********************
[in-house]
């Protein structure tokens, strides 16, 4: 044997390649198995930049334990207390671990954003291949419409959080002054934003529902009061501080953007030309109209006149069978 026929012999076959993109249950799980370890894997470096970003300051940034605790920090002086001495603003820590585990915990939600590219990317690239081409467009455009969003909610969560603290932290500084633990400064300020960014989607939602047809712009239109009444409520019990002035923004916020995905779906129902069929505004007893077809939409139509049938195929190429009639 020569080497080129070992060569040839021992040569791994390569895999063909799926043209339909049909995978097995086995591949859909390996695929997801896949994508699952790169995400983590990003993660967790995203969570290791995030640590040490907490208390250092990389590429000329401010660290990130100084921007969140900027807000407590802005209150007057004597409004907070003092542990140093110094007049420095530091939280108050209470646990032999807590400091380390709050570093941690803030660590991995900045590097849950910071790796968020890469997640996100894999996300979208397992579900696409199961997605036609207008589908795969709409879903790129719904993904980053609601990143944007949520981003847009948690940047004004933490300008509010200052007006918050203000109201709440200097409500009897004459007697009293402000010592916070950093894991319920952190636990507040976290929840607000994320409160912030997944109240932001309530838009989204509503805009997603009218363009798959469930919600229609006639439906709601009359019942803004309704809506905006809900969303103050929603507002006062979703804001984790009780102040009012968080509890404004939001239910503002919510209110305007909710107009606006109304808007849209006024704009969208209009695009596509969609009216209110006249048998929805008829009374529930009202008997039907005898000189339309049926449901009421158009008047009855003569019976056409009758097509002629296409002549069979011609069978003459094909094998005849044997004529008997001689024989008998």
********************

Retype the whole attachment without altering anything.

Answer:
[in-house]
């Protein structure tokens, strides 16, 4: 044997390649198995930049334990207390671990954003291949419409959080002054934003529902009061501080953007030309109209006149069978 026929012999076959993109249950799980370890894997470096970003300051940034605790920090002086001495603003820590585990915990939600590219990317690239081409467009455009969003909610969560603290932290500084633990400064300020960014989607939602047809712009239109009444409520019990002035923004916020995905779906129902069929505004007893077809939409139509049938195929190429009639 020569080497080129070992060569040839021992040569791994390569895999063909799926043209339909049909995978097995086995591949859909390996695929997801896949994508699952790169995400983590990003993660967790995203969570290791995030640590040490907490208390250092990389590429000329401010660290990130100084921007969140900027807000407590802005209150007057004597409004907070003092542990140093110094007049420095530091939280108050209470646990032999807590400091380390709050570093941690803030660590991995900045590097849950910071790796968020890469997640996100894999996300979208397992579900696409199961997605036609207008589908795969709409879903790129719904993904980053609601990143944007949520981003847009948690940047004004933490300008509010200052007006918050203000109201709440200097409500009897004459007697009293402000010592916070950093894991319920952190636990507040976290929840607000994320409160912030997944109240932001309530838009989204509503805009997603009218363009798959469930919600229609006639439906709601009359019942803004309704809506905006809900969303103050929603507002006062979703804001984790009780102040009012968080509890404004939001239910503002919510209110305007909710107009606006109304808007849209006024704009969208209009695009596509969609009216209110006249048998929805008829009374529930009202008997039907005898000189339309049926449901009421158009008047009855003569019976056409009758097509002629296409002549069979011609069978003459094909094998005849044997004529008997001689024989008998």